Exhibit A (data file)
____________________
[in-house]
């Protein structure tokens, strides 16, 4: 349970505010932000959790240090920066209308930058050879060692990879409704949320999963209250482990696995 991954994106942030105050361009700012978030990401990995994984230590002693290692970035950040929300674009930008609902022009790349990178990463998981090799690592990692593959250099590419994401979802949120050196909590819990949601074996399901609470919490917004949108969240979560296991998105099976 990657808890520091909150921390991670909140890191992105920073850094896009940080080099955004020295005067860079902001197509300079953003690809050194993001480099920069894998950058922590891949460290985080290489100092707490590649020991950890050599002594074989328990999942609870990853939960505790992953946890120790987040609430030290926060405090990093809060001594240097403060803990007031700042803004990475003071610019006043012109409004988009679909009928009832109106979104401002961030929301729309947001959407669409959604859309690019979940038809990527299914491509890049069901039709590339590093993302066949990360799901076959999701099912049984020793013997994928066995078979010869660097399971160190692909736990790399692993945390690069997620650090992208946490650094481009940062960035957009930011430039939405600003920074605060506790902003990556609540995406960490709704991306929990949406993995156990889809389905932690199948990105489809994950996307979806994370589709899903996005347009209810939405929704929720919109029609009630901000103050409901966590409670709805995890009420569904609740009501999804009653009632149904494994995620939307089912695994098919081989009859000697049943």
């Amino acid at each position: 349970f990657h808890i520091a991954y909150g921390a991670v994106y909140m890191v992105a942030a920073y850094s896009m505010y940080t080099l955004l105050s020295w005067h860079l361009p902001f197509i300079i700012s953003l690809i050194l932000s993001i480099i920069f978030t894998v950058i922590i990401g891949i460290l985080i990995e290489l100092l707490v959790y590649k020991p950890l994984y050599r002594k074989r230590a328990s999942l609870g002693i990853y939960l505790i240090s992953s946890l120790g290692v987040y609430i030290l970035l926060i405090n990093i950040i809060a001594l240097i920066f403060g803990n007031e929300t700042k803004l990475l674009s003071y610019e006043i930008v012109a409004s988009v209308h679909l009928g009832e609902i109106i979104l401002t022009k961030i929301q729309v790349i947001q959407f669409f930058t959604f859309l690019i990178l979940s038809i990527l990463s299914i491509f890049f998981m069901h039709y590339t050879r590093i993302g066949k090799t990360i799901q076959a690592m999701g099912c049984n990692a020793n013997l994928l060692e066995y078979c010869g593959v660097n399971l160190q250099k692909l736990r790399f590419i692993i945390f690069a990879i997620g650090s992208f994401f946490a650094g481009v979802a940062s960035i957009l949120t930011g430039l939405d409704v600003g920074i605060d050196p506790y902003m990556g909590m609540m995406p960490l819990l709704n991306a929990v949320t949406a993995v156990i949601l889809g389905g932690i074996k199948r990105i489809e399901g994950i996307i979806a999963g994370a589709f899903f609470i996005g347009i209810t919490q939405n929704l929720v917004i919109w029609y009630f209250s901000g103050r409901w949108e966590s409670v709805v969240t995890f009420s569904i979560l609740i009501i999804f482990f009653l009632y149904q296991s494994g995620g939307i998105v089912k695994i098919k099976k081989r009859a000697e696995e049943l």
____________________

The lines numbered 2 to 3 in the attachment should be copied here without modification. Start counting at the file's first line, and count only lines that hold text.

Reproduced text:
């Protein structure tokens, strides 16, 4: 349970505010932000959790240090920066209308930058050879060692990879409704949320999963209250482990696995 991954994106942030105050361009700012978030990401990995994984230590002693290692970035950040929300674009930008609902022009790349990178990463998981090799690592990692593959250099590419994401979802949120050196909590819990949601074996399901609470919490917004949108969240979560296991998105099976 990657808890520091909150921390991670909140890191992105920073850094896009940080080099955004020295005067860079902001197509300079953003690809050194993001480099920069894998950058922590891949460290985080290489100092707490590649020991950890050599002594074989328990999942609870990853939960505790992953946890120790987040609430030290926060405090990093809060001594240097403060803990007031700042803004990475003071610019006043012109409004988009679909009928009832109106979104401002961030929301729309947001959407669409959604859309690019979940038809990527299914491509890049069901039709590339590093993302066949990360799901076959999701099912049984020793013997994928066995078979010869660097399971160190692909736990790399692993945390690069997620650090992208946490650094481009940062960035957009930011430039939405600003920074605060506790902003990556609540995406960490709704991306929990949406993995156990889809389905932690199948990105489809994950996307979806994370589709899903996005347009209810939405929704929720919109029609009630901000103050409901966590409670709805995890009420569904609740009501999804009653009632149904494994995620939307089912695994098919081989009859000697049943």
């Amino acid at each position: 349970f990657h808890i520091a991954y909150g921390a991670v994106y909140m890191v992105a942030a920073y850094s896009m505010y940080t080099l955004l105050s020295w005067h860079l361009p902001f197509i300079i700012s953003l690809i050194l932000s993001i480099i920069f978030t894998v950058i922590i990401g891949i460290l985080i990995e290489l100092l707490v959790y590649k020991p950890l994984y050599r002594k074989r230590a328990s999942l609870g002693i990853y939960l505790i240090s992953s946890l120790g290692v987040y609430i030290l970035l926060i405090n990093i950040i809060a001594l240097i920066f403060g803990n007031e929300t700042k803004l990475l674009s003071y610019e006043i930008v012109a409004s988009v209308h679909l009928g009832e609902i109106i979104l401002t022009k961030i929301q729309v790349i947001q959407f669409f930058t959604f859309l690019i990178l979940s038809i990527l990463s299914i491509f890049f998981m069901h039709y590339t050879r590093i993302g066949k090799t990360i799901q076959a690592m999701g099912c049984n990692a020793n013997l994928l060692e066995y078979c010869g593959v660097n399971l160190q250099k692909l736990r790399f590419i692993i945390f690069a990879i997620g650090s992208f994401f946490a650094g481009v979802a940062s960035i957009l949120t930011g430039l939405d409704v600003g920074i605060d050196p506790y902003m990556g909590m609540m995406p960490l819990l709704n991306a929990v949320t949406a993995v156990i949601l889809g389905g932690i074996k199948r990105i489809e399901g994950i996307i979806a999963g994370a589709f899903f609470i996005g347009i209810t919490q939405n929704l929720v917004i919109w029609y009630f209250s901000g103050r409901w949108e966590s409670v709805v969240t995890f009420s569904i979560l609740i009501i999804f482990f009653l009632y149904q296991s494994g995620g939307i998105v089912k695994i098919k099976k081989r009859a000697e696995e049943l």